Cape Cod National Golf Club is an 18-hole golf course located in Brewster, Massachusetts. The daily water allocation permit allows the golf course to pump 100,000 gallons of groundwater per day. However, the combination of sandy native soil, 40 acres of fairway turf and large maintained rough areas meant that the irrigation requirements at Cape Cod National often exceeded the daily water allocation during extended periods of summer drought. At times, Cape Cod National was forced to severely reduce, and even suspend, irrigation for some fine turf areas. This caused noticeable turf loss and affected playing conditions.
To address this issue, Cape Cod National had to find a way to reduce water usage and focus irrigation on the primary playing areas. Superintendent Eric Strzepek proposed eliminating irrigation from approximately 15 acres of maintained rough and converting those areas to naturalized fine fescue that would not require irrigation. The areas converted would have a limited impact on play but a significant impact on water use.
The rough areas identified for conversion already had high populations of fine fescue, but there were other grasses mixed in that would not perform well in a naturalized area. The first step in the conversion process was applying a selective herbicide to remove Kentucky bluegrass and perennial ryegrass. Then, in early fall, the areas were aerated and verticut in two directions to prepare the seedbed. A seed mix containing hard fescue and sheep’s fescue was broadcast at 2 pounds per 1,000 square feet and dragged into the surface. The irrigation heads in the converted rough areas were used to aid in establishment and then removed once the fine fescue was fully established the following year.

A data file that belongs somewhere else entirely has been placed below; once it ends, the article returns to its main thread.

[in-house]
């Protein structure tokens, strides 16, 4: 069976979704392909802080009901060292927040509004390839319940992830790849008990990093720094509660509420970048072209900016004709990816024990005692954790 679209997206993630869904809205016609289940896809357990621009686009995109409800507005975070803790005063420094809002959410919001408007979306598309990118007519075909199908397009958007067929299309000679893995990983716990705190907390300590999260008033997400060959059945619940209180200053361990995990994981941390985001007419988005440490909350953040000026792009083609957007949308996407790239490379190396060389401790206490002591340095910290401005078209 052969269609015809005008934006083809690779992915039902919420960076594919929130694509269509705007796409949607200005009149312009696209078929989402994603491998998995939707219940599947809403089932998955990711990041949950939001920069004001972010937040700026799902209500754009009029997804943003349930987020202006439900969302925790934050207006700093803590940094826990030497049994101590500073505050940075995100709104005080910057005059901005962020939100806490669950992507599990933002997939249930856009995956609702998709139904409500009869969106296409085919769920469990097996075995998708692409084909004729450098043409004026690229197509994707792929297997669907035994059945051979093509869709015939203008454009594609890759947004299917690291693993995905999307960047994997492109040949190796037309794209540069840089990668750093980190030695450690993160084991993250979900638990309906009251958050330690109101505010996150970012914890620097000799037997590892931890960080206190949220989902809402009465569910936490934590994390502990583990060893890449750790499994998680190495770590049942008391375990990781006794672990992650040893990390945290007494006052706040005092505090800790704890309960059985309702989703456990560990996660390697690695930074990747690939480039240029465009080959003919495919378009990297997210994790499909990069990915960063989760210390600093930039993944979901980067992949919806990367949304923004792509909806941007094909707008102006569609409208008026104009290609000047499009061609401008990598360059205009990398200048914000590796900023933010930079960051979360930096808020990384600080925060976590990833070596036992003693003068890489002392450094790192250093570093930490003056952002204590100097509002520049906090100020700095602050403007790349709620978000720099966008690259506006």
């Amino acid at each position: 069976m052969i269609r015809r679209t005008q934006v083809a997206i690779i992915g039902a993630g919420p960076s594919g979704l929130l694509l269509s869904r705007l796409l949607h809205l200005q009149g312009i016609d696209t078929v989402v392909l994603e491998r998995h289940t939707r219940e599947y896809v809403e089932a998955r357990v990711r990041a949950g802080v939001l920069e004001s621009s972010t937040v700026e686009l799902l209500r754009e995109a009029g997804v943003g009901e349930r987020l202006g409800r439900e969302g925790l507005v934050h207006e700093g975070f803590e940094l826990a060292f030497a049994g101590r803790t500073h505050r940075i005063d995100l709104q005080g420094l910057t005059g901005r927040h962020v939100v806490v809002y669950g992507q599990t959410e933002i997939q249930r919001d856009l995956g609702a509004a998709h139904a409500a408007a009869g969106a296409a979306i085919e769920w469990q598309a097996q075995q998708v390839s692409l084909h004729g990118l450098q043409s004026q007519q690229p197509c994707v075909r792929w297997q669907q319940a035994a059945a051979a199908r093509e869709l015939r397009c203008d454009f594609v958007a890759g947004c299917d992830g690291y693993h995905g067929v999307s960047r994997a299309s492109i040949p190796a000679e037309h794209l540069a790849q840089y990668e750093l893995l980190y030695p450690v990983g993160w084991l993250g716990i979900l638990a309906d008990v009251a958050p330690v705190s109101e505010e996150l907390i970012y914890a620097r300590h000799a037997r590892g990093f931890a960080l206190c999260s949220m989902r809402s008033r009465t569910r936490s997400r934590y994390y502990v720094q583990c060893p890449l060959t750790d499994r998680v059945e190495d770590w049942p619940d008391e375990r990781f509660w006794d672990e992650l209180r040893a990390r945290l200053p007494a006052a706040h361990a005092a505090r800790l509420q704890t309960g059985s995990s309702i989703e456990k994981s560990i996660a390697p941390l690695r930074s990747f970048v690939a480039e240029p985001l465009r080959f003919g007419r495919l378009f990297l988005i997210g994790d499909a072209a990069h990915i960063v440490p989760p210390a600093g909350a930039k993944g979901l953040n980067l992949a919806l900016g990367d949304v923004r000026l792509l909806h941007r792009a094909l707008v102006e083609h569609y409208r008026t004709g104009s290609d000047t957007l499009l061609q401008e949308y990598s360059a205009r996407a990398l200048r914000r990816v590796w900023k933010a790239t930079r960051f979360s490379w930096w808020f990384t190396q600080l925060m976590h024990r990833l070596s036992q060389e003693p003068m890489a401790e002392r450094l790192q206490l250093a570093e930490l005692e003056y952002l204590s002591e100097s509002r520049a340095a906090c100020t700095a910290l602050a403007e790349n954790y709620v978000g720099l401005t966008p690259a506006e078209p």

The project has been a huge success on many levels. The rough conversion contributed to a 4-5 million gallon reduction in annual irrigation and has made more water available for primary playing areas, which has helped address daily limitations on water use. The conversion also reduced nitrogen fertilizer usage in the roughs by 50 percent. Reduced mowing has decreased annual fuel consumption by 10 percent and has allowed the maintenance department to reallocate labor to other areas of the golf course. Wildlife activity on the golf course has also increased, with foxes and various raptor species frequenting the naturalized areas. The rough conversion project has also encouraged golfers to play from tees that are further forward, which helps them negotiate the carries over naturalized areas. Course officials hope that the increased use of the forward tees will make the course more enjoyable for many golfers and faster to play.
In all, converting maintained rough to naturalized areas was an inexpensive way for Cape Cod National to get the most from a limited water supply and to make golf course operations more sustainable.